22.214.171.124 Fitting with Convolution of Two Functions
In this tutorial, we will show you how to define a convolution of two functions, and perform a fit of the data with non-evenly spaced X using this fitting function.
If your data is a convolution of Gauss and Exponential functions, you can simply use built-in fitting function GaussMod in Peak Functions category to directly fit your data.
Minimum Origin Version Required: Origin 9.0 SR0
What you will learn
This tutorial will show you how to:
- Sample a function.
- Calculate a convolution of two functions.
- Define constants in the fitting function.
- Pad zeroes before the convolution.
- Interpolate the convolution result for non-evenly spaced X.
- Use a parameter to balance the speed and the precision.
- Use Y Error Bar as weight.
Example and Steps
- Start with an empty workbook. Select Help: Open Folder: Sample Folder... to open the "Samples" folder. In this folder, open the Curve Fitting subfolder and find the file ConvData.dat. Drag-and-drop this file into the empty worksheet to import it. Note that column A is not evenly spaced. We can use LabTalk diff function to verify it.
- Right click on column C, and select Set As: Y Error from the short-cut menu. Highlight column B and C, and select Plot: Symbol: Scatter from the Origin menu. The graph should look like:
Define Fitting Function
The fitting function is a convolution of two functions. It can be described as follows:
And , , , s, , and are fitting parameters. , , , and are constants in the fitting function.
The fitting function can be defined using the Fitting Function Builder tool.
- Select Tools: Fitting Function Builder from Origin menu.
- In the Fitting Function Builder dialog's Goal page, click Next.
- In the Name and Type page, select User Defined from Select or create a Category drop-down list, type convfunc in the Function Name field, and select Origin C in Function Type group. And click Next.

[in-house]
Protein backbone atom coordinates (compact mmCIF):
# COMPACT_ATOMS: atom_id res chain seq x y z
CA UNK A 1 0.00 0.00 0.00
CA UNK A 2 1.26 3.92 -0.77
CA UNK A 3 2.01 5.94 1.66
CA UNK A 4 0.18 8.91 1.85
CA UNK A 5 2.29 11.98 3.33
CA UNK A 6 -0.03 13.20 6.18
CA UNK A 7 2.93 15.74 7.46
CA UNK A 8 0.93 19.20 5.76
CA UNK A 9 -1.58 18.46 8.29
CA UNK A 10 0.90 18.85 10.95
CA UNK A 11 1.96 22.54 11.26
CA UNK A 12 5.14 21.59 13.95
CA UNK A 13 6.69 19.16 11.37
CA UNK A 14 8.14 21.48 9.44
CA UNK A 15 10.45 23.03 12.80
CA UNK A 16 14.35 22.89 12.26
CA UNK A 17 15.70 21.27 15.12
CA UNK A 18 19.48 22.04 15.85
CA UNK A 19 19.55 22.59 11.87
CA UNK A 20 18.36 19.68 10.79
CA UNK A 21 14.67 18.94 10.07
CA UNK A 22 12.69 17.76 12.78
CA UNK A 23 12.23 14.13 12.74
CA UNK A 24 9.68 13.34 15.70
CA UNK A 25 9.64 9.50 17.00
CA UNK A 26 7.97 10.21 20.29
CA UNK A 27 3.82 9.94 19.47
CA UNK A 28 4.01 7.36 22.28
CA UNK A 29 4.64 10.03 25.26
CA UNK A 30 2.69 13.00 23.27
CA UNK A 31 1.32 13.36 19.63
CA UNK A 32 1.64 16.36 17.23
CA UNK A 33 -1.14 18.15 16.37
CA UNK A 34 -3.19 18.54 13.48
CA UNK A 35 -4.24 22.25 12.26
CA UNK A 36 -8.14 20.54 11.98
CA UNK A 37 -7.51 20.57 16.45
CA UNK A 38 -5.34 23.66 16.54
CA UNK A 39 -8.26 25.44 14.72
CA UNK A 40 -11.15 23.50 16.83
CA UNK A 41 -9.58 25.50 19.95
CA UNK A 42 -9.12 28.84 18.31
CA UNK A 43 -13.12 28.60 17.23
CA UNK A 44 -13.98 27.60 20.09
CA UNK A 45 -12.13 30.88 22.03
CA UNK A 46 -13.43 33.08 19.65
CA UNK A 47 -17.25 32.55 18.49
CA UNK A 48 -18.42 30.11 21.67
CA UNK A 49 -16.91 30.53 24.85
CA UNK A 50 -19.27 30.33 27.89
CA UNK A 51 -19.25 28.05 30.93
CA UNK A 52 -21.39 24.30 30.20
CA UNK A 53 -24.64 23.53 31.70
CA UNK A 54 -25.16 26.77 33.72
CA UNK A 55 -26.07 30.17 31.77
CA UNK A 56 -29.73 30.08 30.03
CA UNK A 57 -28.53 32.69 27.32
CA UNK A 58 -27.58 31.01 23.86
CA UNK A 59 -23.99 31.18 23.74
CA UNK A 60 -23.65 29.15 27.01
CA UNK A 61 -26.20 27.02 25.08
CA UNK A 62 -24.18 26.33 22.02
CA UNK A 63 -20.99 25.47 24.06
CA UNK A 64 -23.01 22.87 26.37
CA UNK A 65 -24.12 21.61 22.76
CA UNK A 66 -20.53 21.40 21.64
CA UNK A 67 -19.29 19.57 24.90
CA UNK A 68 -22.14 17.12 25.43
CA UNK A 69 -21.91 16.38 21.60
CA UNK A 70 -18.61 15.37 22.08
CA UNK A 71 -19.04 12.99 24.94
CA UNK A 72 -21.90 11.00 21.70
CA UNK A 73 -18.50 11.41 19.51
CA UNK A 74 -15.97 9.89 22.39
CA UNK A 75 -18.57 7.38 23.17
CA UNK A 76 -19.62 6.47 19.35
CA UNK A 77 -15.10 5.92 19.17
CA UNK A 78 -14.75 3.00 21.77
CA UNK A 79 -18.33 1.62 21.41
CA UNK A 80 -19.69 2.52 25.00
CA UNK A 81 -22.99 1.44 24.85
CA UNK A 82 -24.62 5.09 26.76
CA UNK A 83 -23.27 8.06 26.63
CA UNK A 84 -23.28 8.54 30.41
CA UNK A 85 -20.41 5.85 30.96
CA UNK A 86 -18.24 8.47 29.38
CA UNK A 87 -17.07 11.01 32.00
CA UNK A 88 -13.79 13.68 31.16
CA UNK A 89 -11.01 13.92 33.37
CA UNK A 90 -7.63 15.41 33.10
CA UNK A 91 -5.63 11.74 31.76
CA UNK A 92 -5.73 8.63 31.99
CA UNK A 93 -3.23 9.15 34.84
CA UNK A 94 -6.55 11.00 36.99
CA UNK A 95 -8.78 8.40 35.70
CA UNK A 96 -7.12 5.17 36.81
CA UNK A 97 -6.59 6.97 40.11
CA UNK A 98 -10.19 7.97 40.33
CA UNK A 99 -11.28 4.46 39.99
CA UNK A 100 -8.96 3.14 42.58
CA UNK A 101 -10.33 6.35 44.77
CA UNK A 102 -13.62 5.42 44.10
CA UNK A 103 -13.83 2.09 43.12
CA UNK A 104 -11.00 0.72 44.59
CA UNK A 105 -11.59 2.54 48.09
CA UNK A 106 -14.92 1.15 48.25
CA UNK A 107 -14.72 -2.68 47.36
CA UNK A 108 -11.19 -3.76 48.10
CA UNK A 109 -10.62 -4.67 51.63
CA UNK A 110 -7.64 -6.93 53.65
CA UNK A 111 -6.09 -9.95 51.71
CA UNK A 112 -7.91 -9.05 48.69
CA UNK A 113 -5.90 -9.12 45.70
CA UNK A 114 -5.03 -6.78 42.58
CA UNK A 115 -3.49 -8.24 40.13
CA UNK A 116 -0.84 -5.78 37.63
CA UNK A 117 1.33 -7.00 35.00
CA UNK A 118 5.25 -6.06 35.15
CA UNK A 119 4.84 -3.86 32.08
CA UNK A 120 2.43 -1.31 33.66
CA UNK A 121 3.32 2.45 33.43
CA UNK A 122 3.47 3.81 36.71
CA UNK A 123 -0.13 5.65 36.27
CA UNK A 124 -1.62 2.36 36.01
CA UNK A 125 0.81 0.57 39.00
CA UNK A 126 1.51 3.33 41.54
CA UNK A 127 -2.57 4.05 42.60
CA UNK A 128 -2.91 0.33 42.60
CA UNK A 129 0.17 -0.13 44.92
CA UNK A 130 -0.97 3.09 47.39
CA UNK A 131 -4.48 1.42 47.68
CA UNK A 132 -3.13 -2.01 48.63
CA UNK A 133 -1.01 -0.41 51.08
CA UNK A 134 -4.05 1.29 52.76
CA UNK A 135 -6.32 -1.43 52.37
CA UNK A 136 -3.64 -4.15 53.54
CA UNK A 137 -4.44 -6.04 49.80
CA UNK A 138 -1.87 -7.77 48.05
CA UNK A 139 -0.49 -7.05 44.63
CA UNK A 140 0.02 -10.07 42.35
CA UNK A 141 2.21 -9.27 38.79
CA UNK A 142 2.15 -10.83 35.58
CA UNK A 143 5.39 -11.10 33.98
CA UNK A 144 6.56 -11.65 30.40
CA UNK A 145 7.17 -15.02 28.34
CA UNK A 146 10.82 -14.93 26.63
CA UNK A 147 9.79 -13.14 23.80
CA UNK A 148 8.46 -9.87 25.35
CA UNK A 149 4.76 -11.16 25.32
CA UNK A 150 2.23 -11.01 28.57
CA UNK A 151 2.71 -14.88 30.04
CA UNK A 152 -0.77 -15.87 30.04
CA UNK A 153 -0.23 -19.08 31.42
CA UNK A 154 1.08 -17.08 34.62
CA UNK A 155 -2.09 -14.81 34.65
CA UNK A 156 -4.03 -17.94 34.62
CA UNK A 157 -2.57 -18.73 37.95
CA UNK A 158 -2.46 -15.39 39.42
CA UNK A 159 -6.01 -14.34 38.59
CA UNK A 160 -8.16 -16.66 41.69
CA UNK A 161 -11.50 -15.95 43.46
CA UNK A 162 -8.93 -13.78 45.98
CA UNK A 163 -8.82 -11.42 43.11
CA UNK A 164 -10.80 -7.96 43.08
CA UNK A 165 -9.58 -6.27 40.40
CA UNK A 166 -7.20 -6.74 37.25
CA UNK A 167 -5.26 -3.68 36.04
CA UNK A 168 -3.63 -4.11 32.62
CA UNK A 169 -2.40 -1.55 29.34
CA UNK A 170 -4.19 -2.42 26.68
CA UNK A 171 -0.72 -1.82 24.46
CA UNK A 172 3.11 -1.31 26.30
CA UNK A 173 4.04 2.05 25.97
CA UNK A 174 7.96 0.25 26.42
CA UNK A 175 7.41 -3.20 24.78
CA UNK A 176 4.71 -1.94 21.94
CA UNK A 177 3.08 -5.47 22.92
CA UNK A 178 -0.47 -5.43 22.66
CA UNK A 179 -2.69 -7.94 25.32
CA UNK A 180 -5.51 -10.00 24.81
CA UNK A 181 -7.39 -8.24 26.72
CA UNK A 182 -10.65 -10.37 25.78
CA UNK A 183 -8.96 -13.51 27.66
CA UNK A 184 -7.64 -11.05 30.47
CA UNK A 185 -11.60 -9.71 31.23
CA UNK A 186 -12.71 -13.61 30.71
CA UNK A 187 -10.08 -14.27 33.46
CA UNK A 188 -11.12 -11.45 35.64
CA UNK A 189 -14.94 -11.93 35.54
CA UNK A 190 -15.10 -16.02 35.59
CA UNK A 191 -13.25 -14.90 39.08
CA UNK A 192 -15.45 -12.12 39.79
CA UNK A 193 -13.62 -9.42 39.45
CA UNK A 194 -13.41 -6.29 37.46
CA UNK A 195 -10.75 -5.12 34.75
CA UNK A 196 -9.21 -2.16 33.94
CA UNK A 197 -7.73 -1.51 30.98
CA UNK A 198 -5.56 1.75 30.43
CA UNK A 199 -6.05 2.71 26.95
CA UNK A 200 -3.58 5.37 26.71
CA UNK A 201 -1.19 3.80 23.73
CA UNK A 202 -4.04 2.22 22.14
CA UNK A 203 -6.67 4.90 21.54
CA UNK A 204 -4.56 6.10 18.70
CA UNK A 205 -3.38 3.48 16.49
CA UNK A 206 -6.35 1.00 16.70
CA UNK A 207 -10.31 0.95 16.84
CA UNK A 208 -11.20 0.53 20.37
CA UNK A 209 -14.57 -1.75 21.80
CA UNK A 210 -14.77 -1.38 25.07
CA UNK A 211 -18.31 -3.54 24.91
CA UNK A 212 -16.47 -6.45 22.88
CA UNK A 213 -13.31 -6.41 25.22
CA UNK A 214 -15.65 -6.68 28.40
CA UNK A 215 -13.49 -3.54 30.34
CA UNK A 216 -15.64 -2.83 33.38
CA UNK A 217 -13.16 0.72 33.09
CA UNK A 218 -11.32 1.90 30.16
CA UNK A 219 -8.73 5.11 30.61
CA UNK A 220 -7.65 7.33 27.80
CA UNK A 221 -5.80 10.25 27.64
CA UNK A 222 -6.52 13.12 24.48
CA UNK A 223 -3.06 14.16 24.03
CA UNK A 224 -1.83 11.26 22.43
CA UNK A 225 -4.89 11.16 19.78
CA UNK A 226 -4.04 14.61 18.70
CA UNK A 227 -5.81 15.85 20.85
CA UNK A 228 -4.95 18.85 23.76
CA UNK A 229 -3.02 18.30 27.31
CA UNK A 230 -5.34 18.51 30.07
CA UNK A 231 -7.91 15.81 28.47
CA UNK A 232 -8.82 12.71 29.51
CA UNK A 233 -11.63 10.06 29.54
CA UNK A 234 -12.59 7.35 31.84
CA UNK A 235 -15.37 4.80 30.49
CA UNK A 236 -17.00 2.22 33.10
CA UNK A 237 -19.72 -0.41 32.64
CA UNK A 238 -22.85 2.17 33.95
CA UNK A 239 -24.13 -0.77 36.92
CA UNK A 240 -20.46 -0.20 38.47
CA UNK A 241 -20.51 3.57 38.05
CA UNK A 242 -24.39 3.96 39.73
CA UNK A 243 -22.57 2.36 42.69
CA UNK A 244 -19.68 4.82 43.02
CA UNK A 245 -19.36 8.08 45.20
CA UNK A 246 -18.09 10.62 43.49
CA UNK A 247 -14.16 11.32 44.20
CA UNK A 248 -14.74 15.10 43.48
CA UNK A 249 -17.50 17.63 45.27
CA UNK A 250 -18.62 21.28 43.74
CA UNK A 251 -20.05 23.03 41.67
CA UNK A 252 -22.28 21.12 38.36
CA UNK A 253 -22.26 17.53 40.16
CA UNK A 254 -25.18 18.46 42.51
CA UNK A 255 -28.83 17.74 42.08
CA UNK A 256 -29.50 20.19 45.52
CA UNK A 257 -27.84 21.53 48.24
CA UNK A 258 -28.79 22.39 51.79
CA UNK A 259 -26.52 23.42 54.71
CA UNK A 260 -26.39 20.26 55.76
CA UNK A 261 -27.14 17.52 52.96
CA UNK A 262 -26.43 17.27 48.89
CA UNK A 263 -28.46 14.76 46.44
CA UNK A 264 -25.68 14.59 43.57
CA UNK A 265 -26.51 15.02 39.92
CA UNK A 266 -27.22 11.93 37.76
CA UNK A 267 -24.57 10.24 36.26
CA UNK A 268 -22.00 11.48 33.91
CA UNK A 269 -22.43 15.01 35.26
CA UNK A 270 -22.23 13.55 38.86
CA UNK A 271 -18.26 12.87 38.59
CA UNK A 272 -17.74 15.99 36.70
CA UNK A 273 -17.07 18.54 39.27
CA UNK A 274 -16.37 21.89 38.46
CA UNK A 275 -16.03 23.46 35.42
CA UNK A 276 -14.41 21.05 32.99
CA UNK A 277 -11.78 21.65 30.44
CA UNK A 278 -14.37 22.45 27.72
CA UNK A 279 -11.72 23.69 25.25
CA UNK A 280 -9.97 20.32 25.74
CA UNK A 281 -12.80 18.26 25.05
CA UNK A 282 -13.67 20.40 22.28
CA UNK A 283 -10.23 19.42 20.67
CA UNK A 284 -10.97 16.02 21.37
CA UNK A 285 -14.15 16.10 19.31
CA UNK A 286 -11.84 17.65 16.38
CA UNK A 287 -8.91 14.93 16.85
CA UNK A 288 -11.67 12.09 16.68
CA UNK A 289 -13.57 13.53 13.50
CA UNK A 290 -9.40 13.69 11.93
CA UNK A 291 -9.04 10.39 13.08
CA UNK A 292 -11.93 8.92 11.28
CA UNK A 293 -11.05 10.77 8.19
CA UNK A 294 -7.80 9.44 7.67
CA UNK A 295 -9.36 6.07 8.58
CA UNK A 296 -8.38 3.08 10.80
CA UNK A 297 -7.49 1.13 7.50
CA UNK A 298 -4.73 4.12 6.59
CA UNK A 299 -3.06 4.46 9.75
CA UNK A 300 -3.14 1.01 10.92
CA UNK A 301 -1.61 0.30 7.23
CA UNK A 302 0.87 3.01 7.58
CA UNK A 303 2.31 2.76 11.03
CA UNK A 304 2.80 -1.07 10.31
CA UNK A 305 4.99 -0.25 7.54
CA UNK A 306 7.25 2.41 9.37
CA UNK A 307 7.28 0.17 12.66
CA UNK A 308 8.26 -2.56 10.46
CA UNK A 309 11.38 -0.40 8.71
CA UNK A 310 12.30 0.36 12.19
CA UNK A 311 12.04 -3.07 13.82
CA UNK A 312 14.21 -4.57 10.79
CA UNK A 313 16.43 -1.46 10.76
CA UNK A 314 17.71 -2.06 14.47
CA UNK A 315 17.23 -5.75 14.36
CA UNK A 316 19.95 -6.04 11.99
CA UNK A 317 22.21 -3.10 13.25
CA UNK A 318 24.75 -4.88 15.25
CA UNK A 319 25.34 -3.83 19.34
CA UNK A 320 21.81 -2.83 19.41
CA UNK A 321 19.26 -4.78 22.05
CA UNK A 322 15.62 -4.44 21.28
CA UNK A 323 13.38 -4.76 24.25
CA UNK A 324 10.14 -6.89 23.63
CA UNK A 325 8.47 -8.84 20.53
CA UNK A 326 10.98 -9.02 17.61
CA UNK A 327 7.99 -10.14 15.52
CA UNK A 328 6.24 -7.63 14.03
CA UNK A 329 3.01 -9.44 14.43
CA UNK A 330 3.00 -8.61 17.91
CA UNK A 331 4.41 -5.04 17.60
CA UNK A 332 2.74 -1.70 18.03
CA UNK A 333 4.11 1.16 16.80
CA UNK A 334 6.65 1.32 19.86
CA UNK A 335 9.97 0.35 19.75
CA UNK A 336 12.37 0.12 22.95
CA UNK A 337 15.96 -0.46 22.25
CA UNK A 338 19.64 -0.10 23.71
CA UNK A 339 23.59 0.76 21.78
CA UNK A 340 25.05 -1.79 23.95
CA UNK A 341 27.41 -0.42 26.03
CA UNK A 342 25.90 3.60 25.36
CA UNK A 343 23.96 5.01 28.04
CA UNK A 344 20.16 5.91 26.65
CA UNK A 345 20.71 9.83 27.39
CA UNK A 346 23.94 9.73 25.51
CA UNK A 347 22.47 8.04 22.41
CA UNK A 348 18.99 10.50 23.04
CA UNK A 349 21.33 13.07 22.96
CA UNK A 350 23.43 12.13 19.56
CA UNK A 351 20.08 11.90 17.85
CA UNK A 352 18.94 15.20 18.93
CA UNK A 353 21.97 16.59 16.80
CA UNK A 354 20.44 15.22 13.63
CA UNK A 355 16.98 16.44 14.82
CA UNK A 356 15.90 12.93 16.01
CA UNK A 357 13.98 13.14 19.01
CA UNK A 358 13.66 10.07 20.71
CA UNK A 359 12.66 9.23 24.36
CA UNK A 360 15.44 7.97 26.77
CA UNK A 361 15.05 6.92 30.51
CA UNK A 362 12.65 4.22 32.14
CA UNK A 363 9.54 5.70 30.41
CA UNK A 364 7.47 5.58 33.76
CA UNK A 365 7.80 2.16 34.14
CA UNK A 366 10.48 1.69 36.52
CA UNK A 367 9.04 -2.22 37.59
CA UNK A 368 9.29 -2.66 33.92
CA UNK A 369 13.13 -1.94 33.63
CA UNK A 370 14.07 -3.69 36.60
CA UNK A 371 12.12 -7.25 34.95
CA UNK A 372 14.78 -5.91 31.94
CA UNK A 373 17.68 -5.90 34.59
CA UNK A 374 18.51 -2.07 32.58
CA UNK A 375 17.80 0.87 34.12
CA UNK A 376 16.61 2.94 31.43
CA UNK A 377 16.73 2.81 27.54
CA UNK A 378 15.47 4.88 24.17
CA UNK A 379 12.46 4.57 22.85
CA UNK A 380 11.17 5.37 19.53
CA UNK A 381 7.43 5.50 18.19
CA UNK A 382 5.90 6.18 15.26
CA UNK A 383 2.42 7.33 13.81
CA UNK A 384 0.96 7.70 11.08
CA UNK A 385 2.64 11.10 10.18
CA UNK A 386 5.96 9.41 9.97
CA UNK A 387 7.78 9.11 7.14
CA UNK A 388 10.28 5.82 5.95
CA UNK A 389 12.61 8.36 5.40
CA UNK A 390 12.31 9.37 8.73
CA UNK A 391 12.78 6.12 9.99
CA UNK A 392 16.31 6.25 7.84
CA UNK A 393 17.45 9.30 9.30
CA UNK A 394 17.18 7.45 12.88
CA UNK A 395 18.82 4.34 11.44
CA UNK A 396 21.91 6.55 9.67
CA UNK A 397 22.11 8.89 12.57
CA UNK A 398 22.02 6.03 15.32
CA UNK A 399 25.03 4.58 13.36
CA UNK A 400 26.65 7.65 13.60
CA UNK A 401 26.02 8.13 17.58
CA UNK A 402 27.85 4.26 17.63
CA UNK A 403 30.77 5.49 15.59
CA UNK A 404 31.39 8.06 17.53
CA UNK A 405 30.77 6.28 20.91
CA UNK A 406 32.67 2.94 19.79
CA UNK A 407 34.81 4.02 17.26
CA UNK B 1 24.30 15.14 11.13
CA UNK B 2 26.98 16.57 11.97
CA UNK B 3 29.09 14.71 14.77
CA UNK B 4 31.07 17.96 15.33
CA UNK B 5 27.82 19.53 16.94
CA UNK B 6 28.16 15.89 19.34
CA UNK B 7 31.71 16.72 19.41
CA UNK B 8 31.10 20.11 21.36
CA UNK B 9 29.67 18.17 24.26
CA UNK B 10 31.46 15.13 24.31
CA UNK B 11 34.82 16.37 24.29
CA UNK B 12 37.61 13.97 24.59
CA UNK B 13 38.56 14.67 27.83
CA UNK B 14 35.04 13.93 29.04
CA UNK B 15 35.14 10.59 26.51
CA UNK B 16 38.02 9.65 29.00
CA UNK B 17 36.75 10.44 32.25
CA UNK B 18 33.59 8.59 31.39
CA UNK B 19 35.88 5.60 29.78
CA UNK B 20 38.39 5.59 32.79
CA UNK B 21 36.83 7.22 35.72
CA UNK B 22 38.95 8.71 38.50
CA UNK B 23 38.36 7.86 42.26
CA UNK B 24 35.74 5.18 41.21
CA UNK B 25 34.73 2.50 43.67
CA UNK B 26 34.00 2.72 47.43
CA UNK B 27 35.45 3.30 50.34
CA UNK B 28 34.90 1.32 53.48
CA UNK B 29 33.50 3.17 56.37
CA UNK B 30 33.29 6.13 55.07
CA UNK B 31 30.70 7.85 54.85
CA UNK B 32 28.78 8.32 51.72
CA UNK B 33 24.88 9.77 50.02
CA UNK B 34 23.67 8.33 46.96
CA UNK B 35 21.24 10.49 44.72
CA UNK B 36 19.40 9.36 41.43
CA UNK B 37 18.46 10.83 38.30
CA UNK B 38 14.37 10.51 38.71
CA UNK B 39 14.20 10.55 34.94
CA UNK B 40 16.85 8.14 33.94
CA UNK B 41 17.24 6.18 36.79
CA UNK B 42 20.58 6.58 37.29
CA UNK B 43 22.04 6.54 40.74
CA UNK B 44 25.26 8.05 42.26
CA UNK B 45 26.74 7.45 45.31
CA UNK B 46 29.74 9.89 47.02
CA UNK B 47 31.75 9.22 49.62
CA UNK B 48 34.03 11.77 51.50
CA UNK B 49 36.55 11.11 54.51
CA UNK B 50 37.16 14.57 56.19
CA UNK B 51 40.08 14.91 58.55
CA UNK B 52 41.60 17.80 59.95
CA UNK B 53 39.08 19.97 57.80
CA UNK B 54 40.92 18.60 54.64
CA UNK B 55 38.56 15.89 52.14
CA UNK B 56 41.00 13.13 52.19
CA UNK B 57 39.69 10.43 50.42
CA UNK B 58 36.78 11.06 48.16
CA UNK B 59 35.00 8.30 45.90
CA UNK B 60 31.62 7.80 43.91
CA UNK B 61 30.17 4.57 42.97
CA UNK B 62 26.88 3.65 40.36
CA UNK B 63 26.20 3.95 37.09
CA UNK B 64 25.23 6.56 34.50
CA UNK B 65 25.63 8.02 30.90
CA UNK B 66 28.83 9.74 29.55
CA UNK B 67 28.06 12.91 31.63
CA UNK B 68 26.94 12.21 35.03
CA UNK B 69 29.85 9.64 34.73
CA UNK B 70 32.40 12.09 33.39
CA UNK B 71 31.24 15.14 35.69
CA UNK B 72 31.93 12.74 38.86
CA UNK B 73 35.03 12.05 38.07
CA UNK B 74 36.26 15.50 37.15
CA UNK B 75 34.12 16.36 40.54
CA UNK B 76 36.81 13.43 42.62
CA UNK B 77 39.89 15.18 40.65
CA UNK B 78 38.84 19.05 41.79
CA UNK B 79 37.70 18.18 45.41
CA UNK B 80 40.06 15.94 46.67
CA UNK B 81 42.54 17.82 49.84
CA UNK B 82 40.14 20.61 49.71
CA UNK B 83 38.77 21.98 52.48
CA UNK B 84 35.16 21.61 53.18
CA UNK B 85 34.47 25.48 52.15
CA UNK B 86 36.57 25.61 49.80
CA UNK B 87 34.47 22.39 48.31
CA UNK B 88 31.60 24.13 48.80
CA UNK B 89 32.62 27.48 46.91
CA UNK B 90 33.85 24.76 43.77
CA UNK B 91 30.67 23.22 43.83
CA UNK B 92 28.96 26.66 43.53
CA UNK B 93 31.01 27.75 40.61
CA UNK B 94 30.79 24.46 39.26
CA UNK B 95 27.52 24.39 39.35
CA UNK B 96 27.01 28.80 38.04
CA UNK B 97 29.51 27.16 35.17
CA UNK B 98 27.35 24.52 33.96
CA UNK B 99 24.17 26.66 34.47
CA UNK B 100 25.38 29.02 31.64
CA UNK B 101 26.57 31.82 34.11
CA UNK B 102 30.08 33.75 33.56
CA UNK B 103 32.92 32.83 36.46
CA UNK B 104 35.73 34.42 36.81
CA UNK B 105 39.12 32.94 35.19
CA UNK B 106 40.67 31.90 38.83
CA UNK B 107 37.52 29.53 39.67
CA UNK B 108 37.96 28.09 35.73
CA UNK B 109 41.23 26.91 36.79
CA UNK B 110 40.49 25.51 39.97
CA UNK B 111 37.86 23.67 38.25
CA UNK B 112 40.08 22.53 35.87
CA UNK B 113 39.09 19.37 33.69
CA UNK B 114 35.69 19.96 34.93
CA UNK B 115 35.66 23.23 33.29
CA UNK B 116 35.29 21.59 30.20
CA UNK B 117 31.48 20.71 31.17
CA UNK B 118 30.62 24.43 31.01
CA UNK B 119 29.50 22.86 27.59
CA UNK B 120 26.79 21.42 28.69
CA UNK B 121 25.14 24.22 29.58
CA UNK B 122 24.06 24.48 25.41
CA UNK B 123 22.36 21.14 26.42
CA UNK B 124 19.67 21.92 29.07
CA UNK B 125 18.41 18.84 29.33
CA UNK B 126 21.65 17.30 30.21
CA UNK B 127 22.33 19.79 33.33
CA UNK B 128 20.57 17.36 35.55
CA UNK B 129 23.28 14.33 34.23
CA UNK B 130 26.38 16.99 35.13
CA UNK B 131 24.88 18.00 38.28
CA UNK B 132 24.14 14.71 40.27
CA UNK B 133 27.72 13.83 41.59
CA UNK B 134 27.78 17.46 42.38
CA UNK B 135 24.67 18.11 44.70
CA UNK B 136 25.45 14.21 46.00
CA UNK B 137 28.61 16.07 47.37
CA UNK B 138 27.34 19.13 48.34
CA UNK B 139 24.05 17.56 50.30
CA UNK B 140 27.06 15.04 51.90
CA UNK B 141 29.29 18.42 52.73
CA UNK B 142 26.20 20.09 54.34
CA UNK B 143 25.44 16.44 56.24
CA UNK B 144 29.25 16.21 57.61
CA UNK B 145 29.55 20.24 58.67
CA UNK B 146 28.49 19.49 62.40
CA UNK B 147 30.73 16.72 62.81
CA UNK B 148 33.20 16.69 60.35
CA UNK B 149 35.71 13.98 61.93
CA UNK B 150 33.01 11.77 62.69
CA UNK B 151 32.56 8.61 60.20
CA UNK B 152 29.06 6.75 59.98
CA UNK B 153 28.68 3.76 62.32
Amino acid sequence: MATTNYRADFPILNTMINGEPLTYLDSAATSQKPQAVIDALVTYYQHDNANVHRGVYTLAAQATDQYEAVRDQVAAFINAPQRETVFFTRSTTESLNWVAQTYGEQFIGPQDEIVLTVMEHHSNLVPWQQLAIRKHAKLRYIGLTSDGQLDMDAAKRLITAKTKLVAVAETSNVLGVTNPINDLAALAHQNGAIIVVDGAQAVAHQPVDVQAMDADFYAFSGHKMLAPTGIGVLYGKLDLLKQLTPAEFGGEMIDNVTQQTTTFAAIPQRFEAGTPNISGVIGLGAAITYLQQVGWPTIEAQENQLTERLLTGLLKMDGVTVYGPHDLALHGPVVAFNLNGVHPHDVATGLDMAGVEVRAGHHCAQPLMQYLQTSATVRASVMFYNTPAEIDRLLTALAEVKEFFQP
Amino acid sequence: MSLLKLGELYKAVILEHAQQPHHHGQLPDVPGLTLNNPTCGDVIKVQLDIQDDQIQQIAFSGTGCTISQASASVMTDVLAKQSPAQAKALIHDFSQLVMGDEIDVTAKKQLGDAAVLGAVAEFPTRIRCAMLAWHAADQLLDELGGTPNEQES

- In the Variables and Parameters page, type x0,xL,tL,s,y0,b1,b2 in the Parameters field, w1,xc1,w2,xc2,A2 in the Constants field. Click Next.
- In the Origin C Fitting Function page, set initial parameters as follows:
x0 = 3.1
xL = 6.3
tL = 0.4
s = 0.14
y0 = 1.95e-3
b1 = 2.28e-5
b2 = 0.2
Click Constants tab, set constants as follows:
w1 = 1.98005
xc1 = -0.30372
w2 = 5.76967
xc2 = 3.57111
A2 = 9.47765e-2
Click the button on the right of the Function Body edit box and define the fitting function in Code Builder as follows:
Include header files,
Define the function body
NLFitContext *pCtxt = Project.GetNLFitContext();
if ( pCtxt )
// Vector for the output in each iteration.
static vector vX, vY;
static int nSize;
BOOL bIsNewParamValues = pCtxt->IsNewParamValues();
// If parameters were updated, we will recalculate the convolution result.
if ( bIsNewParamValues )
double dx = 0.05;
vX.Data(-16.0, 16.0, dx);
nSize = vX.GetSize();
vector vF, vG, vTerm1, vTerm2, vDenominator, vBase, vAddBase;
double Numerator = tL * x0^2 * (xL^2 - x0^2);
vTerm1 = ( (vX - xc1) * tL * ( (vX - xc1)^2 - xL^2 ) )^2;
vTerm2 = ( (vX - xc1)^2 - x0^2 )^2;
vDenominator = vTerm1 + vTerm2;
vF = (s/pi) * Numerator / vDenominator;
vG = 1/(w1*sqrt(pi/2))*exp(-2*vX^2/w1^2);
//Pad zeroes at the end of f and g before convolution
vector vA(2*nSize-1), vB(2*nSize-1);
vA.SetSubVector( vF );
vB.SetSubVector( vG );
//Perform circular convolution
int iRet = fft_fft_convolution(2*nSize-1, vA, vB);
//Truncate the beginning and the end
vA.GetSubVector( vY, floor(nSize/2), nSize + floor(nSize/2)-1 );
vBase = (b1*vX + y0);
vAddBase = b2 * A2/(w2*sqrt(pi/2))*exp( -2*(vX-xc2)^2/w2^2 );
vY = dx*vY + vBase + vAddBase;
//Interpolate y from x for the fitting data on the convolution result.
ocmath_interpolate( &x, &y, 1, vX, vY, nSize );
Click Compile button to compile the function body. And click the Return to Dialog button.
Click Evaluate button, and it shows y=0.02165 at x =1. And this indicates the defined fitting function is correct. Click Next.
- Click Next. In the Bounds and General Linear Constraints page, set the following bounds:
0 < x0 < 7
0 < xL < 10
0 < tL < 1
0 <= s <= 5
0 < b2 <= 3
|Note: In order to monitor the the fitted parameters, NLFitContext class was introduced in defining fitting function to achieve some key information within the fitter
Fit the Curve
- Select Analysis: Fitting: Nonlinear Curve Fit from the Origin menu. In the NLFit dialog, select Settings: Function Selection, in the page select User Defined from the Category drop-down list and convfunc function from the Function drop-down list. Note that Y Error Bar is shown in the active graph, so column C is used as Y weight, and Instrumental weighting method is chosen by default.
- Click the Fit button to fit the curve.
The fitted curve should look like:
Fitted Parameters are shown as follows:
Note that you can set a smaller value for dx in the fitting function body, the result may be more accurate, but at the same time it may take a longer time for fitting.